3,000-year-old 'baby bottle' discovered in Germany

A 3,000-year-old clay container that is described as the world's first "baby bottle" has been unearthed by researchers.

The container, found in a Bronze Age tomb in Bavaria, southern Germany, was buried along with the cremated remains of a small child, likely between the ages of 1 and 2, reports South West News Service (SWNS) a British news agency.

SWNS adds that the container was used to feed infants milk from cows, goats or sheep. It's also possible that there were other containers used during Neolithic times as baby bottles, but there is no definitive proof.

The world's first "baby bottle" used by our Bronze Age ancestors more than 3,000 years ago has been unveiled by scientists. (Credit: SWNS)

The world's first "baby bottle" used by our Bronze Age ancestors more than 3,000 years ago has been unveiled by scientists. (Credit: SWNS)

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"These very small, evocative, vessels give us valuable information on how and what babies were fed thousands of years ago, providing a real connection to mothers and infants in the past," said Dr. Julie Dunne, the study's lead author and a geochemist at the University of Bristol.

The container had a two-inch-wide bowl, as well as a narrow spout used to pour the liquids.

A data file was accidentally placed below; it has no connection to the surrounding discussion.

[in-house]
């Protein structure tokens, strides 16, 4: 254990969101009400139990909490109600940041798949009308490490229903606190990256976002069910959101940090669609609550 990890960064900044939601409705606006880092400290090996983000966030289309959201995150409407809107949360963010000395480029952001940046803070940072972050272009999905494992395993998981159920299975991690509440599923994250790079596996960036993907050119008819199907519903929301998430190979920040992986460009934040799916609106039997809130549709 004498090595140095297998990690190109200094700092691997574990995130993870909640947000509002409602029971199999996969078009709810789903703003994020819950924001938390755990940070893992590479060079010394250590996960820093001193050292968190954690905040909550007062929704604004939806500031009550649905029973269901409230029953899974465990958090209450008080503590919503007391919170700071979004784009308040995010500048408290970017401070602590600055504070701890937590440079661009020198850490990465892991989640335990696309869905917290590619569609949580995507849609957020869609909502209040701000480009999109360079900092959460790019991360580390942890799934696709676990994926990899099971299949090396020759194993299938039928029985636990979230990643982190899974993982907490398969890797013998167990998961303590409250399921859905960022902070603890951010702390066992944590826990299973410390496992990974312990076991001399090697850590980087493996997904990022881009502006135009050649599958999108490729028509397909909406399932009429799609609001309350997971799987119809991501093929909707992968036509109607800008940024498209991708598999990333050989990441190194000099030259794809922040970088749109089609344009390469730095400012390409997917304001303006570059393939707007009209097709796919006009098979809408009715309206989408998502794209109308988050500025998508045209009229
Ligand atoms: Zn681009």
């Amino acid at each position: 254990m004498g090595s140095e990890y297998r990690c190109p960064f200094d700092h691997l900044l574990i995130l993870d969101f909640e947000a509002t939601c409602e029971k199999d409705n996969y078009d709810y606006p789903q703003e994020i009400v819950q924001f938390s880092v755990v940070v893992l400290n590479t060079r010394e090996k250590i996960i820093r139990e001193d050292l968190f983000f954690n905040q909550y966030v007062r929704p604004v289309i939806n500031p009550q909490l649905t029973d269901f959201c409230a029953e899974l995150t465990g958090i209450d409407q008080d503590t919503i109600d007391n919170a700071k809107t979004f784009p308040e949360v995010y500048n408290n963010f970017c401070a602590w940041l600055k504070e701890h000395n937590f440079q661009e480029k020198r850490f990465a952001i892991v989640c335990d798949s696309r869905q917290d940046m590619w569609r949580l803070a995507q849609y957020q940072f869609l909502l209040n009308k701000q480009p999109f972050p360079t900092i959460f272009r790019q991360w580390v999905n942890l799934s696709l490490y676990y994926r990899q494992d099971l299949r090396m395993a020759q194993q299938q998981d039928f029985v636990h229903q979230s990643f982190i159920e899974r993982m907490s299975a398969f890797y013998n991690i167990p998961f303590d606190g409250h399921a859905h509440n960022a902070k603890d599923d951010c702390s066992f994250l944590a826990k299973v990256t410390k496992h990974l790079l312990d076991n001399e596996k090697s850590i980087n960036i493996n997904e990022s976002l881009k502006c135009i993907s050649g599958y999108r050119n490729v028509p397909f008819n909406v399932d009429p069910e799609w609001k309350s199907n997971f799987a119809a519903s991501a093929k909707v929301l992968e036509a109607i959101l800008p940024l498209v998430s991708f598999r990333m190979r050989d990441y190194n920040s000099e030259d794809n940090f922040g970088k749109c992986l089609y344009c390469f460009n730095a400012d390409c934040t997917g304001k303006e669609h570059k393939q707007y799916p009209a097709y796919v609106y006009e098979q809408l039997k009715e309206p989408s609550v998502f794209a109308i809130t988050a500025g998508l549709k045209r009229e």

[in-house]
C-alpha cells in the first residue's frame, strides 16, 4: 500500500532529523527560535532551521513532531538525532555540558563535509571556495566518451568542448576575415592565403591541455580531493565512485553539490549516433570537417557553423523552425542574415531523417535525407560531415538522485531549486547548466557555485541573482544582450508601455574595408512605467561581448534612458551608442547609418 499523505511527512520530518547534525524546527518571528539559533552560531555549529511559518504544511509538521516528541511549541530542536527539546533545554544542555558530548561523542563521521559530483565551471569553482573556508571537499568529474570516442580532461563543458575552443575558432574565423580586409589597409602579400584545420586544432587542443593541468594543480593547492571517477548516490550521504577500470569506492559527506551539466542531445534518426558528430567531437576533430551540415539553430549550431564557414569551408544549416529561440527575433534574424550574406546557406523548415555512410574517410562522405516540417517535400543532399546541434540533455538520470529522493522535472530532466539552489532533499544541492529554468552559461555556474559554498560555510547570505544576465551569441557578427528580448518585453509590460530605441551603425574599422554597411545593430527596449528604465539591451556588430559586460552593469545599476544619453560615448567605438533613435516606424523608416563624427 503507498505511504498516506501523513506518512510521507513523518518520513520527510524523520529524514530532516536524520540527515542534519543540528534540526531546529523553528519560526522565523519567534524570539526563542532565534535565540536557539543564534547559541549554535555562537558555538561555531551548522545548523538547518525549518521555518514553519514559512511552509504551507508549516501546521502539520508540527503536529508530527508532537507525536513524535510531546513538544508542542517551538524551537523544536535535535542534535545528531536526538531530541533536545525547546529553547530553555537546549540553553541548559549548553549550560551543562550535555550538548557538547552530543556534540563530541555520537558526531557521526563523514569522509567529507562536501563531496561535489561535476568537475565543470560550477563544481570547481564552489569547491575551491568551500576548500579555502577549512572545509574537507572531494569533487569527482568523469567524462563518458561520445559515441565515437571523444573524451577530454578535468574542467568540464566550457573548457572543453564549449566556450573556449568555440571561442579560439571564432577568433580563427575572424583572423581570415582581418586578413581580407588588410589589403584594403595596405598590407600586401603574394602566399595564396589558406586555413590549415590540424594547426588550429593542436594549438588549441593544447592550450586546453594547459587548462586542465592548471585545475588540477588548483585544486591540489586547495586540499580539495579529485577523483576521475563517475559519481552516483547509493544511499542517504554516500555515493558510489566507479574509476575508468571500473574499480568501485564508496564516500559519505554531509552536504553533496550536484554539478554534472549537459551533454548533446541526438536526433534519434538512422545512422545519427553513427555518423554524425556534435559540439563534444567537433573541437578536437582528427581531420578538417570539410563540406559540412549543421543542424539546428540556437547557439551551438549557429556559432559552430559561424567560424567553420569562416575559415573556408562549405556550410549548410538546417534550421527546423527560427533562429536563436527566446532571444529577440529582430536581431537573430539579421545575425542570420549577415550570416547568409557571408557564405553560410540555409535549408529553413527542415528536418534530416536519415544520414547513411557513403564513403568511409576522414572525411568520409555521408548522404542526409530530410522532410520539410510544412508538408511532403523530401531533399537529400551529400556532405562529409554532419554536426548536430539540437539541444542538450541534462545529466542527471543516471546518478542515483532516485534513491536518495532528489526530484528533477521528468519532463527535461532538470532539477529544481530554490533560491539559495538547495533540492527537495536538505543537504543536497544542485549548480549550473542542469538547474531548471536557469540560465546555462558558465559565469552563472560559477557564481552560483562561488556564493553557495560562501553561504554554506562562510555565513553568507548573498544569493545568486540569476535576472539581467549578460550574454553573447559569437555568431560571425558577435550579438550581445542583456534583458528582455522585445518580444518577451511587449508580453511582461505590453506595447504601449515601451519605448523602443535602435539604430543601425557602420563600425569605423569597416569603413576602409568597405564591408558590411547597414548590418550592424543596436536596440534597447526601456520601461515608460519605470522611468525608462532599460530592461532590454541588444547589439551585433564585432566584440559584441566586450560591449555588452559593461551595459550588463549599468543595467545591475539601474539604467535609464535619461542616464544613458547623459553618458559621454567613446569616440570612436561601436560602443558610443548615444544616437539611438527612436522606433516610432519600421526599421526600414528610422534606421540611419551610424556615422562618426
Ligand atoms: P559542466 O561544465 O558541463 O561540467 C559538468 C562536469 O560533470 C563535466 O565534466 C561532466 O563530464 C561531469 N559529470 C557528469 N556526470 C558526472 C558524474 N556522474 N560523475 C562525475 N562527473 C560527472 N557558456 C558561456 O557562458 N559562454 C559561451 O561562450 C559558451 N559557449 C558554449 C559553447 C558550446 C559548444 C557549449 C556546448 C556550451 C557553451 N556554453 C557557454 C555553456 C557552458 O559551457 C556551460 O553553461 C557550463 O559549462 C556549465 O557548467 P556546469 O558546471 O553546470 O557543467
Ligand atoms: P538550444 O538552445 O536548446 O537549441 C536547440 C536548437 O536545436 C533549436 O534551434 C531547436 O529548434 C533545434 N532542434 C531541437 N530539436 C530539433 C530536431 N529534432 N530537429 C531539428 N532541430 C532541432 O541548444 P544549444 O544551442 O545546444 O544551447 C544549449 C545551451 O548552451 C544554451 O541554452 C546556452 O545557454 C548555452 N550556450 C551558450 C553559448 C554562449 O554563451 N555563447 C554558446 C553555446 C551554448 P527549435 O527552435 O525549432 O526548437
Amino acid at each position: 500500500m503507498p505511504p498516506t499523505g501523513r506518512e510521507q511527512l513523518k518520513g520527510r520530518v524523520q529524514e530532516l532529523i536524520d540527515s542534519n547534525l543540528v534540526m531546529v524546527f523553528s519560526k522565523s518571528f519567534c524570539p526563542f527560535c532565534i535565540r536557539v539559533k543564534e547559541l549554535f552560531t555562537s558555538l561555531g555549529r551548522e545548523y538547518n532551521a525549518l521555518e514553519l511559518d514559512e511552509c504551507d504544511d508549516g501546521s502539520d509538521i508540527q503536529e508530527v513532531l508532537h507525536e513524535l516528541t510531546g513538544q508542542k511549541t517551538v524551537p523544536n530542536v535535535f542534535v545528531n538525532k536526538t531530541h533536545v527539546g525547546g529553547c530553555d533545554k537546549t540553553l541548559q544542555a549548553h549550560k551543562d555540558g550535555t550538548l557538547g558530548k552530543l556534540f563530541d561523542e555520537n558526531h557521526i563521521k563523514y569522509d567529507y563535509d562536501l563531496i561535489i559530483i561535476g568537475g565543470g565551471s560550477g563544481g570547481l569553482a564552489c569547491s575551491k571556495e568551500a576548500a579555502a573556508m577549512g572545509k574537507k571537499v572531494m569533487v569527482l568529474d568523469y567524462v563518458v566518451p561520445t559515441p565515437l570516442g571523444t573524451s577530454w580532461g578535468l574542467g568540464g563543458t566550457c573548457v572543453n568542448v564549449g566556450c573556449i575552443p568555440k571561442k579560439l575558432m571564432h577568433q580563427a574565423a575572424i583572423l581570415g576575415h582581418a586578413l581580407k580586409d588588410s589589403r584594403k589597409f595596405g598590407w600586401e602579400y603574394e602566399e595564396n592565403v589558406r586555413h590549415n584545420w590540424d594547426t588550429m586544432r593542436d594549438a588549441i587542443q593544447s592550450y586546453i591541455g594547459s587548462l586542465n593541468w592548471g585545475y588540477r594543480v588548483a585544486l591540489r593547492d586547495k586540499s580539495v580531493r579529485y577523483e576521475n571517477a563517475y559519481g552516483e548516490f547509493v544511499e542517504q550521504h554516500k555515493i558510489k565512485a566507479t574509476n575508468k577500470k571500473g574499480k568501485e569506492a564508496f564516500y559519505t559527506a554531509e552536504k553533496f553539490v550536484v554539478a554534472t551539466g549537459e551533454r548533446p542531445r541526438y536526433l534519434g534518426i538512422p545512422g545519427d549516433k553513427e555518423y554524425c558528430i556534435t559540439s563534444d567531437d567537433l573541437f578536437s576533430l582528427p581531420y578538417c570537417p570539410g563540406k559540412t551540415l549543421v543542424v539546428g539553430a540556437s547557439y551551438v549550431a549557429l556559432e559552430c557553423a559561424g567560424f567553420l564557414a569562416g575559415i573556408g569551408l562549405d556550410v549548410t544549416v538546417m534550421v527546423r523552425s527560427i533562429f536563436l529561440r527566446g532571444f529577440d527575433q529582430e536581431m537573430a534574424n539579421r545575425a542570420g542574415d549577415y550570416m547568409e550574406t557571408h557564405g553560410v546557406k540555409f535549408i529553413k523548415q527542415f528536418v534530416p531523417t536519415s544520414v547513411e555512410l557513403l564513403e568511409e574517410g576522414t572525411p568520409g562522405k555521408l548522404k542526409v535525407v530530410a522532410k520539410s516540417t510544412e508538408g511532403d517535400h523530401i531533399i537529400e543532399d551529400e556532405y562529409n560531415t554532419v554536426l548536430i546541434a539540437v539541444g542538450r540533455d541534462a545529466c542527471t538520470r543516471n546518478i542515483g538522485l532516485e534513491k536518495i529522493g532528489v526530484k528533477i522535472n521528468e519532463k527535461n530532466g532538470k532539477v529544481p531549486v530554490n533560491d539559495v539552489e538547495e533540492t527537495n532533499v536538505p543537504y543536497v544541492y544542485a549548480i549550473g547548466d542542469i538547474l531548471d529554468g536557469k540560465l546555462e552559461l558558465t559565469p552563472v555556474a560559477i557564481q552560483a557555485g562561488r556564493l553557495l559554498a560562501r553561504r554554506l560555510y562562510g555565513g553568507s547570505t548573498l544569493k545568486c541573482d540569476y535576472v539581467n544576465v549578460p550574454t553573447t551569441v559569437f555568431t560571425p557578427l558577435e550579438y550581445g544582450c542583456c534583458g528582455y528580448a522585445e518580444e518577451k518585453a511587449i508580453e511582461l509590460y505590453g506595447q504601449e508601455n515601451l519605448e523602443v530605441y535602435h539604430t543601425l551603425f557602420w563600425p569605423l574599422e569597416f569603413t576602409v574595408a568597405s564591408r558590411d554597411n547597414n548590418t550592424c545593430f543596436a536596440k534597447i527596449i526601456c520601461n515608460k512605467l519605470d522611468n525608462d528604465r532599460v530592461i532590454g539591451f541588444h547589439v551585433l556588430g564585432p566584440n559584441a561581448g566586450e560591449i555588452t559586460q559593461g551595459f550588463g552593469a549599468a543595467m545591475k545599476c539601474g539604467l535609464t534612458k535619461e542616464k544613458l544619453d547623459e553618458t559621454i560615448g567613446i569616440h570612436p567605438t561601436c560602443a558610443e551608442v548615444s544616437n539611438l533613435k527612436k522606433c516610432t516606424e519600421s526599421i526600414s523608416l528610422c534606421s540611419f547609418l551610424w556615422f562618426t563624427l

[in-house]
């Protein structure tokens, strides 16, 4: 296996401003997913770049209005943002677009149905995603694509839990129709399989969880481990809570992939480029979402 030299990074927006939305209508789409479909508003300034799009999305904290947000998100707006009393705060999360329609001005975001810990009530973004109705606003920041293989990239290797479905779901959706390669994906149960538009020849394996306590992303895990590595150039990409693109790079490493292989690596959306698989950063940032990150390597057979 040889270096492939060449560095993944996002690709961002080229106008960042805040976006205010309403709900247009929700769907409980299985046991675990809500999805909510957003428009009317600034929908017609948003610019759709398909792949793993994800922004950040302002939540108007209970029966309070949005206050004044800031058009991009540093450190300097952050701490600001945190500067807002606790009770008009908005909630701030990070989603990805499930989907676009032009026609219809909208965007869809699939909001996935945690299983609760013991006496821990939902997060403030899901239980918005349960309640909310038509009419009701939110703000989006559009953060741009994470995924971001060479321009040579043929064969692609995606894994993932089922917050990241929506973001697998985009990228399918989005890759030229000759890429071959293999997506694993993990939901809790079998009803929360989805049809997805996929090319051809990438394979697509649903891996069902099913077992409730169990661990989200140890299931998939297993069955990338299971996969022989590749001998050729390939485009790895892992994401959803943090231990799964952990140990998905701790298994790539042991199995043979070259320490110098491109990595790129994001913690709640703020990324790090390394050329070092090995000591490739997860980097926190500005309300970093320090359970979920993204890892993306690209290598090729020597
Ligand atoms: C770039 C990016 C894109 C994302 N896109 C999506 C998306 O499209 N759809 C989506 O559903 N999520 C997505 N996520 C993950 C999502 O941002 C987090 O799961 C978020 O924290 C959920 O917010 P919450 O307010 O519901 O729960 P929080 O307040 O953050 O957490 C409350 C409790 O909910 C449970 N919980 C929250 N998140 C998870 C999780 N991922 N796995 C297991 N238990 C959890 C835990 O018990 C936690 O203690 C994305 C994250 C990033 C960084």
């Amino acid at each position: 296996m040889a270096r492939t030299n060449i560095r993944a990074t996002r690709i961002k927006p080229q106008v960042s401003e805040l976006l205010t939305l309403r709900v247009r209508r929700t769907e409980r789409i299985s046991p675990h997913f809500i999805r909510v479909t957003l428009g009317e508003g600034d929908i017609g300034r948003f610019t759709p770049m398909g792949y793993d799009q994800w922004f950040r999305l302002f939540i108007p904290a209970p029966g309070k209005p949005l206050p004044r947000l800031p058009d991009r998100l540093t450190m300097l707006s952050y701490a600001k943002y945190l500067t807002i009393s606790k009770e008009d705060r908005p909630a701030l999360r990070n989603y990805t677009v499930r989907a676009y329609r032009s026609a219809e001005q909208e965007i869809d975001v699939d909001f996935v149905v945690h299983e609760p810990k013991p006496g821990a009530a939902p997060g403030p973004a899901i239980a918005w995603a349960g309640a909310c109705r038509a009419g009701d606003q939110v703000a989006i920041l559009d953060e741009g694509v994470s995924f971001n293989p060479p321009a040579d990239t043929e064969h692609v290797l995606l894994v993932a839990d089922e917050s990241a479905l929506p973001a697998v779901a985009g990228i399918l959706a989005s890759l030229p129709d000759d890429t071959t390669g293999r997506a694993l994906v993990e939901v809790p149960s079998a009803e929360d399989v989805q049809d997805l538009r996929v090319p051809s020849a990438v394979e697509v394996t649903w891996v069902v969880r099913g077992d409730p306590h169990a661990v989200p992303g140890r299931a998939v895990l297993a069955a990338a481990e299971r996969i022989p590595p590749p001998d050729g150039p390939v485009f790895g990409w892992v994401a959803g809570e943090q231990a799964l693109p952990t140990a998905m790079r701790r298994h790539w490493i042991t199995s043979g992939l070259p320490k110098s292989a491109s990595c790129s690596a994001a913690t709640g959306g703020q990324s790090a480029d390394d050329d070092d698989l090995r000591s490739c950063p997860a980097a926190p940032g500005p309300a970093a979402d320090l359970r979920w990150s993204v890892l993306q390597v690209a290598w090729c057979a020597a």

Researchers were able to identify traces of milk using chemical analysis inside the container, but were unable to identify the exact species.

Researchers had previously thought babies were fed by their mothers with their own breast milk. The discovery has caused them to reevaluate the way humanity has evolved over the past several thousand years.

The clay container was used to feed an infant fresh milk from cows, goats or sheep – up to 3,200 years ago. (Credit: SWNS)

The clay container was used to feed an infant fresh milk from cows, goats or sheep – up to 3,200 years ago. (Credit: SWNS)

"This evidence of the foodstuffs that were used to either feed or wean prehistoric infants confirms the importance of milk from domesticated animals for these early communities, and provides information on the infant-feeding behaviors that were practiced by prehistoric human groups," Dunne pointed out.

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Two other vessels similar in nature were discovered in the graves of infants that date back between 2,800 and 2,450 years. They also contained fatty acids that were discovered by researchers.

Dunne noted that these vessels have appeared in other civilizations.

"Similar vessels, although rare, do appear in other prehistoric cultures – such as Rome and ancient Greece – across the world," Dunne added. "Ideally, we'd like to carry out a larger geographic study and investigate whether they served the same purpose."

The research has been published in the journal Nature.

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